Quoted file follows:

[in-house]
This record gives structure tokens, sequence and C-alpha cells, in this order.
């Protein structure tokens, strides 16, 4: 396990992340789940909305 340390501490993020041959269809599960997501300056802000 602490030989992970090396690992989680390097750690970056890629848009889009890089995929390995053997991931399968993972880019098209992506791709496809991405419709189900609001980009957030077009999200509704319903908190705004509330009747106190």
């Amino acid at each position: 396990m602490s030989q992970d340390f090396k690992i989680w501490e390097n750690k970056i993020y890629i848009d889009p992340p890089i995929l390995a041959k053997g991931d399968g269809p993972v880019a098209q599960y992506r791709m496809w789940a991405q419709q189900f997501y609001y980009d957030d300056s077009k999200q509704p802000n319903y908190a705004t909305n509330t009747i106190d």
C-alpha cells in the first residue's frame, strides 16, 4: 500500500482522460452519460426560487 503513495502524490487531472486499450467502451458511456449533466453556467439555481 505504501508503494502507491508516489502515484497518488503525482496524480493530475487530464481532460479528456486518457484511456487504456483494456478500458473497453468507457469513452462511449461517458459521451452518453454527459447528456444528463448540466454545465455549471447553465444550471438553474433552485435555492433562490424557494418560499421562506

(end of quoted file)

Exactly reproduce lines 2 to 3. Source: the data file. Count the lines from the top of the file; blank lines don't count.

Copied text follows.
This record gives structure tokens, sequence and C-alpha cells, in this order.
């Protein structure tokens, strides 16, 4: 396990992340789940909305 340390501490993020041959269809599960997501300056802000 602490030989992970090396690992989680390097750690970056890629848009889009890089995929390995053997991931399968993972880019098209992506791709496809991405419709189900609001980009957030077009999200509704319903908190705004509330009747106190």